I would also add that Americans are not the only people to complain about politicians butting in with 'political considerations' when the generals see a clear cut strategy to end a war and getting their troops home - which is an aim that every decent general wants to acheive.
During the Falklands War, the BBC, acting under orders of someone in the government, announced that the British troops were about to attack Goose Green. This was done because the government felt a need to show that things had not ground to a halt since the landings were made at San Carlos.
The Military chiefs were fuming.
Goose Green was on a narrow neck of land, removing the opportunity to out flank and out manouver the enemy. the defenders had time to dig in and held a superiority in numbers.
"all we had was the advantage of suprise - and the government took that from us", declared one angry British commander.
From the other side of the ailse, though, comes the complaint that "War is too serious a business to be left to the generals".
In WW1, the idea of a War of Attrition was seen as the only way to break the deadlock on the Western front. Appallingly high casualties resulted from this policy, and the effectiveness of haig is still hotly debated, even today. A balance has to be struck between the need to acheive military objectives and the needs of the soldiers and their civilian families at home who want their sons , husbands and fathers to come home safely. damn the government and their needs to look good and appear busy- for me , its about the people who are at home while the soldiers are in the feild.
The Israelis seem to have hit upon the right ideas. they are not afraid to go after the enemy, even if it means going on a raid like the one at Entebbe(sp) , where they shot up Idi Amin's airbase and rescued many hostages being held by the PLO.
Even so, the Israelis do not have a high population. So wars of attrition are not pupular or even possible.they like short, decisive military actionand most important, they don't lose.
I think that part of the story of success is due to the fact that they have a democracy *and* conscription. In a State where even upper /middle class kids do a couple of years in the forces, the squaddies get better treated. The British Army has had scandals erupt over bullying in training camps and other abuses of the system. it does not happen when people with connections and political clout get sucked into the system as well. and a few well off kids going through bootcamp raise the standards for everyone else. the russian Army, by contrast, is notorious for corruption and bullying of new recruits. this is because high ranking Soviet citizens can dodge the draft by 'serving their country' in a cushier role.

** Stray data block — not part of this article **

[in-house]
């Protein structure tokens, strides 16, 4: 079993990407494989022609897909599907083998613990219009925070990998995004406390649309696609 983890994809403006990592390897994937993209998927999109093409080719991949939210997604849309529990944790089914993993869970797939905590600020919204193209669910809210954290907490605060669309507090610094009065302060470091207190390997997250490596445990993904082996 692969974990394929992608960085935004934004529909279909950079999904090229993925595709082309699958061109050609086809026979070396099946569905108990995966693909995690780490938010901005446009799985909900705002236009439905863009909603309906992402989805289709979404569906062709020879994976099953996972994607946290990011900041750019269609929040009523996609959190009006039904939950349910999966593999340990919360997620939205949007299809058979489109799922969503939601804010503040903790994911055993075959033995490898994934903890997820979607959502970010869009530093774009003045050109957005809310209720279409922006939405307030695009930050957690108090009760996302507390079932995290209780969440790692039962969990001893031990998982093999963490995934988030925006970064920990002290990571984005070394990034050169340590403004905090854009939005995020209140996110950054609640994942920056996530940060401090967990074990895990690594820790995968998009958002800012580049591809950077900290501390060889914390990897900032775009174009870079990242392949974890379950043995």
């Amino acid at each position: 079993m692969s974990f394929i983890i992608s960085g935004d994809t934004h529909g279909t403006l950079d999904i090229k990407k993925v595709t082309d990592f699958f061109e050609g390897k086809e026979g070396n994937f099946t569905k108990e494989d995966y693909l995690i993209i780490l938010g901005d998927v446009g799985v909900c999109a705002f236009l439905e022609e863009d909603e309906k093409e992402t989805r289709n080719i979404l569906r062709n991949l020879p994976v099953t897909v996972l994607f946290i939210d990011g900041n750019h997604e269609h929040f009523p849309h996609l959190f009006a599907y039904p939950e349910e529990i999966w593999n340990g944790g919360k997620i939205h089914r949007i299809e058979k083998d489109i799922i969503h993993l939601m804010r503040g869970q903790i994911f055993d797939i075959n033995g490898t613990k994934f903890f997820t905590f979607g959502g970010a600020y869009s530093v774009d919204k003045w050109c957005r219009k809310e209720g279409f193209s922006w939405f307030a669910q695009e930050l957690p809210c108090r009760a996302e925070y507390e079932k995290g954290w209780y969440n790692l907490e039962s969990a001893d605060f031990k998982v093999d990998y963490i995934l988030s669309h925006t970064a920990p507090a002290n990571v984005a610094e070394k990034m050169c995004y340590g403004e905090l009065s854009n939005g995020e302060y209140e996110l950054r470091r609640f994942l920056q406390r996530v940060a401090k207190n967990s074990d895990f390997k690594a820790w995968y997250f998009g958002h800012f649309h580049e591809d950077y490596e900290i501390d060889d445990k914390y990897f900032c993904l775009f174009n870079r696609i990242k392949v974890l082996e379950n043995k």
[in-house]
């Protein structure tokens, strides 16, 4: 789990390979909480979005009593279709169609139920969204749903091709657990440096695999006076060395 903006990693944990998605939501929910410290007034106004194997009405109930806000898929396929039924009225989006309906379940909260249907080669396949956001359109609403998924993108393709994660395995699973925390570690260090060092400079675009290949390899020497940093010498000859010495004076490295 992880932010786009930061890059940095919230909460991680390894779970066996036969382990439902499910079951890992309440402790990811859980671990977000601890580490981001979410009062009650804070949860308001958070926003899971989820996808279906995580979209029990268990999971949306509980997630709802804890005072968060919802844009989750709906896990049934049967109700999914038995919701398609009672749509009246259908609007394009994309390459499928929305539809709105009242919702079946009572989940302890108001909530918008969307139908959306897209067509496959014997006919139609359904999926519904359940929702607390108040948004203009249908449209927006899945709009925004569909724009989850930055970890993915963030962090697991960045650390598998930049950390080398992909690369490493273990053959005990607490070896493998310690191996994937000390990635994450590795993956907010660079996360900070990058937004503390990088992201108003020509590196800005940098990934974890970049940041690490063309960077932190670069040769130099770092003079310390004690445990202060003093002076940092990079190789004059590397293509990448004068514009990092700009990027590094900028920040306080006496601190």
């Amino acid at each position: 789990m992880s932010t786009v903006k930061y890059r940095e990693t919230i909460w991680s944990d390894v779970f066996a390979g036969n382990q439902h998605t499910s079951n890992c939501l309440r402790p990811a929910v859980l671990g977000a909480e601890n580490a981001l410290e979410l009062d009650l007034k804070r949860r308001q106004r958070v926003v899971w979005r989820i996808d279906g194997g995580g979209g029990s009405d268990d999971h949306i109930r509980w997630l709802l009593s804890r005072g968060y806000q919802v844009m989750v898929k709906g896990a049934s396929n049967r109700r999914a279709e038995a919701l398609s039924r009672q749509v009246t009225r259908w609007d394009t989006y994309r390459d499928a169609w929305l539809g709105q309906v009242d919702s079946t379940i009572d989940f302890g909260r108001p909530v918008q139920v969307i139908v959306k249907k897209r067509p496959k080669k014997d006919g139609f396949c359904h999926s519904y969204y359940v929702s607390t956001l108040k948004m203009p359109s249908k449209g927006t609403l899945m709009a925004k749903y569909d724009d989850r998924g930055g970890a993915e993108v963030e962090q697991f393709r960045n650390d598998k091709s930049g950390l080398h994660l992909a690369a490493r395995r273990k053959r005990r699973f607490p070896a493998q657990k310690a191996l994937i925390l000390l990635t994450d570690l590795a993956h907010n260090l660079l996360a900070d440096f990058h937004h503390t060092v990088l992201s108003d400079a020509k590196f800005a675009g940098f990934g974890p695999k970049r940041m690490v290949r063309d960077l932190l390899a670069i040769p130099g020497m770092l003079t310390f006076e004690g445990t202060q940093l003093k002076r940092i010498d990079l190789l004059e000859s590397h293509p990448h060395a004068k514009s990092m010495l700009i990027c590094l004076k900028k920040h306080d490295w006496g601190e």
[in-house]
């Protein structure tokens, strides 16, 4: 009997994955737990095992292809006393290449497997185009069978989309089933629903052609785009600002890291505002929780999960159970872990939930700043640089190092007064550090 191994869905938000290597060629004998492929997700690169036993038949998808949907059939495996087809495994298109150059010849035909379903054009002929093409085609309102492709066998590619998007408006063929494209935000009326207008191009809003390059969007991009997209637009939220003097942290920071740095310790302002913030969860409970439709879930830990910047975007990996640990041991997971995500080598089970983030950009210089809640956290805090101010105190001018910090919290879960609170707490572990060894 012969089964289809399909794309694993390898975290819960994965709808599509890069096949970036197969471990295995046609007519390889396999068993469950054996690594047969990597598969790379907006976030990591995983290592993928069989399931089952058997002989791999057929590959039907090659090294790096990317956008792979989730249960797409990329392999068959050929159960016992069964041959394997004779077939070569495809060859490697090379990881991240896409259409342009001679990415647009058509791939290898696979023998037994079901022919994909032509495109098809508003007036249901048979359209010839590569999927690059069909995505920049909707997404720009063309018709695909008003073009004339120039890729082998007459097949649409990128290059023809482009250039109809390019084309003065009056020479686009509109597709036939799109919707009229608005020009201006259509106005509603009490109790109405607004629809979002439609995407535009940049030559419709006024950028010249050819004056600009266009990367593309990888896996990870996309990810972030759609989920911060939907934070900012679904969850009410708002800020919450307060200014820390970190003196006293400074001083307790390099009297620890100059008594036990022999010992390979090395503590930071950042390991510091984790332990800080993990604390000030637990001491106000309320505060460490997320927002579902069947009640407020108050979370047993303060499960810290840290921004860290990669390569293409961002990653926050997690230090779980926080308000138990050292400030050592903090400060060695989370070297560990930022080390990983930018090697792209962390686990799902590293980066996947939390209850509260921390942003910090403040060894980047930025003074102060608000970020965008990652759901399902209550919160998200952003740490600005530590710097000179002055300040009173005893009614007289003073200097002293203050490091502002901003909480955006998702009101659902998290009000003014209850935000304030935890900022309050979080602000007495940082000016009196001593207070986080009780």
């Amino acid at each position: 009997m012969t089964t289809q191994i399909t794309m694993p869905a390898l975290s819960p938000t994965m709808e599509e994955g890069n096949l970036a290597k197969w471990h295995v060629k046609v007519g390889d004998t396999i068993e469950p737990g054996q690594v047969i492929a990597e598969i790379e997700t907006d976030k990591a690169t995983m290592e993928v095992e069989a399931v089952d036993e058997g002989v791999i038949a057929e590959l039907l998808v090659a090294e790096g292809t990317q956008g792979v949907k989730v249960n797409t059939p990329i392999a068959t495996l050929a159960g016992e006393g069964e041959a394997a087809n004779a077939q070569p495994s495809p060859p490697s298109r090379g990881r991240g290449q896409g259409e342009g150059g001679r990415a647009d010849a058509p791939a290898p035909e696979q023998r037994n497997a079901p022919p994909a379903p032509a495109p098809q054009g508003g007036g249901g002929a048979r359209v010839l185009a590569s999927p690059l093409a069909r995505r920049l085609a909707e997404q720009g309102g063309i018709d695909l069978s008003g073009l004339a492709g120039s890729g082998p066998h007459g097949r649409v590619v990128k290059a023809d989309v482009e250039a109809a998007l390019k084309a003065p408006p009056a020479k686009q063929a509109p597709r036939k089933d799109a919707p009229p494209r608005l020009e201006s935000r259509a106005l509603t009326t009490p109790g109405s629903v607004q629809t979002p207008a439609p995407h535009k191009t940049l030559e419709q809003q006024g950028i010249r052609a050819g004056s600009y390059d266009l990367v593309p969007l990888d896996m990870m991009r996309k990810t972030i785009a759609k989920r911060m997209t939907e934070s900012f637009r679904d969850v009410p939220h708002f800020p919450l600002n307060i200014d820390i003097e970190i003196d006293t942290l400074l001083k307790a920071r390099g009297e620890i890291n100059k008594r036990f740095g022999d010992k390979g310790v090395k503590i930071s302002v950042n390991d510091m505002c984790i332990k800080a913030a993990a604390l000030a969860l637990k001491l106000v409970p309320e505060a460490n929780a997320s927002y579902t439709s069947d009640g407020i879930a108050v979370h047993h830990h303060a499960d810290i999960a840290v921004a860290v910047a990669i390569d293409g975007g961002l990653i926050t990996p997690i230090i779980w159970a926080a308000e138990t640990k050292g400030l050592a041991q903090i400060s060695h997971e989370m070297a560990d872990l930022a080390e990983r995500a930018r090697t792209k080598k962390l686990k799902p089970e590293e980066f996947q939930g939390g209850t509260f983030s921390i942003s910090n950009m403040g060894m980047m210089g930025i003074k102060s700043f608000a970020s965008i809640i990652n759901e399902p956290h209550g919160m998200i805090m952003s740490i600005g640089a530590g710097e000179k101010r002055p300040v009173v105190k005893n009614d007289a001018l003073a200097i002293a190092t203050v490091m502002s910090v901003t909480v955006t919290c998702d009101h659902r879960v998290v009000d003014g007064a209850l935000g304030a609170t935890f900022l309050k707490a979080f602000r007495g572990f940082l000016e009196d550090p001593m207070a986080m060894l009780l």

Another advantage of the Israeli system is that its politicians have some sense of what military service is like, and that informs the decisions they make as politicians.
The other big issue where politics and the miltiary clash is the issue of procurement.
The idea that hi tech gadgets can make up for lack of numbers got widely touted during the Cold War. Both US and UK governments got lobbied by industries selling hi tech, hi cost solutions to the threat of Russian tanks rolling westwards across Europe. At the time, I recall the debates about the cost of some of these schemes, and their actual usefulness.
people who had actually fought against tanks, and fought in tanks, in Europe during the last war were saying that tanks may look scary, but they need lots of open space. a tank commander does not like trees and buildings much. Yeah, you can crash through themok, but you may lose a tread in rubble or fallen trees if you are not careful. Plus the fact that a guy with a short range anti tank missle launcher can hide in all that stuff and take you out before you know he is there. basically tanks don't like trees or built up areas.Fighting in that sort of environment is a tankers nightmare.
"You want to stop a tank division? plant trees and build towns." Said one war veteran.
But there was no money in that for the "industrial military complex", and so we got boondoggles like the Sergeant York gun system foisted on to the US taxpayer.
The original sergeant was a renowned soldier in the US army. The gun system they wanted to build and named after him was a complete flop that cost millions before they cancelled the project.
How such problems can be avoided in future is harder to say. I have no real idea on how the israelis manage, but they sem to do pretty well in choosing kit that works and even making their own. Maybe Western armies should go shopping at IMI, who make stuff for the Israili Defence Force. I dunno - the British politicians would rather we bought from British firms, so as to save Brititsh jobs.
lastly, you get the question of Inter-service rivalry. The Americans are loaded. They can give a nuclear capability to their Army, Navy and Airforce. Places like Britain and France have a lower budget. So who we give our one nuclear capability to depends on who makes the best case.
We ask if we really need nukes these days, and wonder if it is worth having an independant airforce, or should we let the navy have a biffer role in running out air defence?
On that score, I think that the navy having shore establishments that fly planes to gaurd our coasts and our airspace too would be a great idea. I can't see the RAF liking it though!